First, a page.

Truly, the Salem Witch Trials were a blast compared to the current state of society with its judgment-passing, finger-pointing Twitterverse. Moms — regular, celeb lite and mega-celeb — are all under siege, shamed for every choice imaginable, no matter how innocuous.
So everybody take a deep breath and exhale while we tell you about social media personality Charity Grace LeBlanc and her 2-year-old briefly-pink-haired daughter, Felicity.
LeBlanc describes Felicity as “so lovable, the ultimate cuddle bug, belly-laughs at anything goofy her big brother does, and is obsessed with pink, glitter and unicorns.”
“She loves to play dress-up with me and we spend time together being creative and letting our imaginations run wild, so it only made sense to try out some pink hair!” LeBlanc said.
So LeBlanc filmed a fun video of herself dyeing Felicity’s hair (again, temporary dye, people! Temporary!). The video appeared on YouTube and Instagram. And the internet immediately lost its you-know-what.
(We admit that the fuss would probably have been less extreme had LeBlanc not asked in her Instagram caption: “Would you let your daughter do this?”)
Excuse us while we slip into our flak jackets.
We definitely could have written the outraged comments ourselves, we’re getting so used to reading them.
“This is so irresponsible of you. Of course she’s going to want it. She’s a kid!” one commenter chastised. “She doesn’t know what she wants! And you, the parent, should know better! She’s going to be bald by the age of 20.”
Hey, Mommy Shamer, newsflash for you: 1) She is a kid and thus 2) she definitely, positively, absolutely knows what she wants 24/7 and 3) we’re going to need a controlled scientific study from you to back up your claim that this kid will be bald in 18 years, thanks very much.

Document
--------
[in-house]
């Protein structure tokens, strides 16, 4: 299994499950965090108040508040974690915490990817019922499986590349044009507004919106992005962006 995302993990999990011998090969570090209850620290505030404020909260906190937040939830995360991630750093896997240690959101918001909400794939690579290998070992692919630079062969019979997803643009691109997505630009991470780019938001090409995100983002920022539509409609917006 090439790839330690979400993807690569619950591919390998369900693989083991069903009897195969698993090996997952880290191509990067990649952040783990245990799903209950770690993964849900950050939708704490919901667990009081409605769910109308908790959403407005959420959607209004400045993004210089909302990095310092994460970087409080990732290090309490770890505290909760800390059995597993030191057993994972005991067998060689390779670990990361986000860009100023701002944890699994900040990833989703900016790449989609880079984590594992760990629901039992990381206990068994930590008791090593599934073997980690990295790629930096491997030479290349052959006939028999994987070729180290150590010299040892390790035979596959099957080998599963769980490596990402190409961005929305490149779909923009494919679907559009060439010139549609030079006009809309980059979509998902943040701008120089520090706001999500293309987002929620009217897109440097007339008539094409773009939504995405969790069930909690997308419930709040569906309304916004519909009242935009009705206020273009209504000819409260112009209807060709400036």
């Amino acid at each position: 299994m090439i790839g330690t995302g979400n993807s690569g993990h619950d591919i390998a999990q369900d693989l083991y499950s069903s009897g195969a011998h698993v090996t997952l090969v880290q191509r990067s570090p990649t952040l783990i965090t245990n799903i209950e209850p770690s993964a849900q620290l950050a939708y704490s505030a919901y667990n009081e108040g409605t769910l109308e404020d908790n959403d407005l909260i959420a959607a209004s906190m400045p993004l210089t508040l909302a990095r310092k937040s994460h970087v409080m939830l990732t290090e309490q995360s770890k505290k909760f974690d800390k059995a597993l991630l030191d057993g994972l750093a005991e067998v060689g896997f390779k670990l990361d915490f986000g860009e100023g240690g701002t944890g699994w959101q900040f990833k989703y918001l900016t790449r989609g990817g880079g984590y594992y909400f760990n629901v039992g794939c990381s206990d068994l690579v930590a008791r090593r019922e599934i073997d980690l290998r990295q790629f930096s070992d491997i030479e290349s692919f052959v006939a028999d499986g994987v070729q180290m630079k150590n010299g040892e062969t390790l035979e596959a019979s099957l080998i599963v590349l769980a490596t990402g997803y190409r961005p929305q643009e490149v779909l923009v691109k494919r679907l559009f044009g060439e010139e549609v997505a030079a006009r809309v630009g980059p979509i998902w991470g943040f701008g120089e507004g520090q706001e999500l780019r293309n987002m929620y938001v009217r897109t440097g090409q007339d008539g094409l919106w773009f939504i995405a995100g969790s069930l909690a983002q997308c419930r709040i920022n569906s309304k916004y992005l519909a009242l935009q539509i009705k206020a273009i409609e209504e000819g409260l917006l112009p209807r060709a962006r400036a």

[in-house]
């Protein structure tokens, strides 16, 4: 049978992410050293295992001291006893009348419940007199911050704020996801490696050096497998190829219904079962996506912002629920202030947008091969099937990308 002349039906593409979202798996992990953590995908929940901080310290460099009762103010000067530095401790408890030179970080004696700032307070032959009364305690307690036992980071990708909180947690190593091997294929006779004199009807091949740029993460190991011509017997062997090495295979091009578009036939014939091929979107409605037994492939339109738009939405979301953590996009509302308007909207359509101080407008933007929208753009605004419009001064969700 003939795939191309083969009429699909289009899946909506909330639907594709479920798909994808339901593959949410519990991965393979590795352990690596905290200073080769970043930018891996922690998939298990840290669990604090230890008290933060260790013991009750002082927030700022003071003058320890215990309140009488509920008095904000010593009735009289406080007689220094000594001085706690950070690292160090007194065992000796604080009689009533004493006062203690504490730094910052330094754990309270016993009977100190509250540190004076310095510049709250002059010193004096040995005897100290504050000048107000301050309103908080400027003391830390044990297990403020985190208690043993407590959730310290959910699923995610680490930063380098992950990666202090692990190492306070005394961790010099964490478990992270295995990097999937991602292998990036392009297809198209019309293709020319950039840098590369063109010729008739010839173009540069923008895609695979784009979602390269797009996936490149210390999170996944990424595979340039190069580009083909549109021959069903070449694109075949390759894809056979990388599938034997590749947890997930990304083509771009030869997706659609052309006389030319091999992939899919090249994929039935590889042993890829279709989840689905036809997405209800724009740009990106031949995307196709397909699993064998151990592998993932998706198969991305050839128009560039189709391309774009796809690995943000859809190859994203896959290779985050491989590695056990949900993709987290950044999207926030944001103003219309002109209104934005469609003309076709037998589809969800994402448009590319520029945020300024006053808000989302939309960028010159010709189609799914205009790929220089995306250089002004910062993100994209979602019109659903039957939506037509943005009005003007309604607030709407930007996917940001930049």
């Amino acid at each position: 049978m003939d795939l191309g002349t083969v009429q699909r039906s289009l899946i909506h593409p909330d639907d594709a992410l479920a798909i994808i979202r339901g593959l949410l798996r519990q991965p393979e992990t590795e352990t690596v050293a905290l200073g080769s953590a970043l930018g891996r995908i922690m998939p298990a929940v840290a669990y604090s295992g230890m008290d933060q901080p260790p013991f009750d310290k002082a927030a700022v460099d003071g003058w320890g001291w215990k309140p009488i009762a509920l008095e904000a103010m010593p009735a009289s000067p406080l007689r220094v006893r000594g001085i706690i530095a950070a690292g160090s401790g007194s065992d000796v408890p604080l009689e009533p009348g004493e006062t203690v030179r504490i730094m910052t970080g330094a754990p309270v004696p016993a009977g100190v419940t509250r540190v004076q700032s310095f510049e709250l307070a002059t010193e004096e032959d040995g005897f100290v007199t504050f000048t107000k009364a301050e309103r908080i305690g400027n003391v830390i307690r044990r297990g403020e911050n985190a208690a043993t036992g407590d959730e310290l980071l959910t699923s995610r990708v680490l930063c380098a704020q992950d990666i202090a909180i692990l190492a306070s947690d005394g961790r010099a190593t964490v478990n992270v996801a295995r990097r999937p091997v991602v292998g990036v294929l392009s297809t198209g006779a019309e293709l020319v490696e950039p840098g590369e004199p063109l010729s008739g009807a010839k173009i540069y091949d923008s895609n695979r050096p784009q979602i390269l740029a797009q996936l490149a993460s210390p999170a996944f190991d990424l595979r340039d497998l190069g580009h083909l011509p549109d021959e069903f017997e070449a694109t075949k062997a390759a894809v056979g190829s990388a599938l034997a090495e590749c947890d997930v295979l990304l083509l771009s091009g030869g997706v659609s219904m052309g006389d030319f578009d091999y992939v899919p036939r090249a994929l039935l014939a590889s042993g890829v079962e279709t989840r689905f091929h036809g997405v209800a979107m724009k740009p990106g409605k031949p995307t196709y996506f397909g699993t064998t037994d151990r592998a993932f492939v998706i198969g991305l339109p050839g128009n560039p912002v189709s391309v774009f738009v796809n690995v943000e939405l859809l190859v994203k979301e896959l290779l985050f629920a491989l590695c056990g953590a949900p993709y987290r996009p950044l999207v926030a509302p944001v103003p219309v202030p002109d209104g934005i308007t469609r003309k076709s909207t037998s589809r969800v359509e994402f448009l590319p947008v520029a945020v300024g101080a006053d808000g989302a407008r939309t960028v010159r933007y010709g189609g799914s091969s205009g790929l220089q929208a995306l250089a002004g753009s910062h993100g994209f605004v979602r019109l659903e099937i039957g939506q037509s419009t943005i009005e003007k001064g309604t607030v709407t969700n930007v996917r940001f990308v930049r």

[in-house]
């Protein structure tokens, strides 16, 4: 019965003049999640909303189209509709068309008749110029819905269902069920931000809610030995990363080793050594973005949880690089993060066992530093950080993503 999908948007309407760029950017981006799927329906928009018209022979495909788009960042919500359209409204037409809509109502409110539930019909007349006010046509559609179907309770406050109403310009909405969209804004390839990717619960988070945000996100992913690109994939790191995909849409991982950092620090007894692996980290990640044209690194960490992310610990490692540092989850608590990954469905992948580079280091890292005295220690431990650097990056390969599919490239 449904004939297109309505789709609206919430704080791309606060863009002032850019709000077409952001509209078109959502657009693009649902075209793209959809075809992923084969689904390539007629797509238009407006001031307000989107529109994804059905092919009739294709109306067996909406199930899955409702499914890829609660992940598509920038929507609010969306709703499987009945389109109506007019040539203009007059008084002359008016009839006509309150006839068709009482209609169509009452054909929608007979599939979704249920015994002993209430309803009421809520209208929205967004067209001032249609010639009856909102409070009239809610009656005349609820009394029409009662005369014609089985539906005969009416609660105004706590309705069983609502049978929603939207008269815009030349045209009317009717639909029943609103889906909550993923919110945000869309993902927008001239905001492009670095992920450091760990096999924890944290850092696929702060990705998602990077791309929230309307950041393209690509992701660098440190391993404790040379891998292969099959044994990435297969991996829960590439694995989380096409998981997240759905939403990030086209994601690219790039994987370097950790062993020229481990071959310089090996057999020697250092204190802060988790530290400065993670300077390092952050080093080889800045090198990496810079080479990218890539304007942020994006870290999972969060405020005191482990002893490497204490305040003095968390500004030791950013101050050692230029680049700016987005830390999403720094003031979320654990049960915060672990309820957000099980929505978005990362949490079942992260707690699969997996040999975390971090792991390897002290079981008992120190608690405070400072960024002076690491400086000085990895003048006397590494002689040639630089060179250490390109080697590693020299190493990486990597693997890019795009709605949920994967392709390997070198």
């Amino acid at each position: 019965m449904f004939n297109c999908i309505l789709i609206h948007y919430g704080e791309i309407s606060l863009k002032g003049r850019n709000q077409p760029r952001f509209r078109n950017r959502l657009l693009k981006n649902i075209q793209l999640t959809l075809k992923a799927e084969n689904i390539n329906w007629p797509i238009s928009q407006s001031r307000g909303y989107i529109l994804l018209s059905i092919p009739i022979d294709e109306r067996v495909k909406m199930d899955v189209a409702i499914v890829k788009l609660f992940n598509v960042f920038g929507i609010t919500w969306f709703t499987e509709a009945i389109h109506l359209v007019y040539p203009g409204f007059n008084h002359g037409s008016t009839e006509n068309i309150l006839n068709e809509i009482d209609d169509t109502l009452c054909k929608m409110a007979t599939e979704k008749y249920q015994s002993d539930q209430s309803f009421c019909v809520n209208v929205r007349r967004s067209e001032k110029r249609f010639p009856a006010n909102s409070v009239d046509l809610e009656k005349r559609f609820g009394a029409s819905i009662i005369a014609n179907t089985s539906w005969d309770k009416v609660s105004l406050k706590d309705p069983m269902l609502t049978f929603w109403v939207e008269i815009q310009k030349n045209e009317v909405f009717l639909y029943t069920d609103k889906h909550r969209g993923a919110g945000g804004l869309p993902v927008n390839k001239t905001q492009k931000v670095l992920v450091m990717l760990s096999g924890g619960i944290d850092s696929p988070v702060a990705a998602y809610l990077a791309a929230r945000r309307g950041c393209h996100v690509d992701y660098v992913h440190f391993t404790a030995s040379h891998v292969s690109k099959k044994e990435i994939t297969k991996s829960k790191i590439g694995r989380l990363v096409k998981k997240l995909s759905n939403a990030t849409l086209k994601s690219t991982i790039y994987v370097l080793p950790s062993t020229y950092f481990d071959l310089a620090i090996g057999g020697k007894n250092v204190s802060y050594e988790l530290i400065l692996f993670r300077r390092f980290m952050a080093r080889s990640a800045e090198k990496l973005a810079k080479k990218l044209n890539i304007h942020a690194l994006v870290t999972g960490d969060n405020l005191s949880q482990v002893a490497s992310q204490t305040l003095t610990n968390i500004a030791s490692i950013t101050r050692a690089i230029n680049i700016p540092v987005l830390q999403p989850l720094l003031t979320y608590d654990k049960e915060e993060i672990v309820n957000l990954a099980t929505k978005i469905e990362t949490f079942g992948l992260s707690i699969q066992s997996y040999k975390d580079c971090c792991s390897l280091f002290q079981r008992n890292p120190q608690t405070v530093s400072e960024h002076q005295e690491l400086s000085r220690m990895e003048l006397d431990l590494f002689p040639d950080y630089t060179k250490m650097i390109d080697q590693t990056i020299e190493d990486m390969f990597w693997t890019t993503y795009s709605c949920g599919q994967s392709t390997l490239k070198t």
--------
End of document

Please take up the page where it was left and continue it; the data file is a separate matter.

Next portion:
Especially considering her mom used a mix of — wait for it — vegetable dye and hair conditioner. It will wash out in three days.
There were also plenty in the “personally I never would” camp — the passive-aggressive approach to shaming other parents:
“Personally I wouldn’t do this to my child’s hair but I don’t see anything wrong with it,” said one holier-than-thou parental unit.
How did Felicity feel about her new pink hair? Let’s place bets. “[S]he loved it!” LeBlanc said. “I would catch her looking in the mirror, touching it and giggling to herself. She’s already asking to do it again.”
Get us our smelling salts while we find the number for Child Protective Services, please.
(No, see, that was a joke. Can everyone please lighten up already?)
More: Now the haters are after Jessica Simpson for posting a summer bikini picture of her daughter
We think this was 100 percent excellent mama-daughter bonding. And we are thankful for all the sane, don’t-sweat-the-small-stuff parents out there who agree.
“I think it’s awesome that you are teaching your daughter young that she can look like/be what ever she wants,” one said. “I actually think it’s pretty inspiring!”
Another defended LeBlanc in no uncertain terms: “woah [sic]. The kid has pink hair and [people are] sexualizing it? I find THAT disgusting and disturbing… I get that people don’t like the idea of her having unicorn hair but is it really ‘disturbing?’ Because there’s more things in the world that are disturbing.”
As you can probably imagine, the Instagram video has been watched and hate-watched more than 1.3 million times.
LeBlanc remains unfazed.
“I think people just like to talk about something that is different from the norm. It creates discussion, and there is nothing wrong with that,” she said. “Some people were appalled, and some absolutely loved it. The most important thing is that it’s safe, and I love her immensely… anyone who thinks otherwise just doesn’t know the facts.”
LeBlanc added, “I hope she always expresses herself creatively and loves who she is… pink hair, blue hair or whatever hair she has.”
Yassss, git it, mama. Pink hair is temporary, but having fun with your kid and giving them a chance to express themselves is the kind of soul stuff that lasts a lifetime.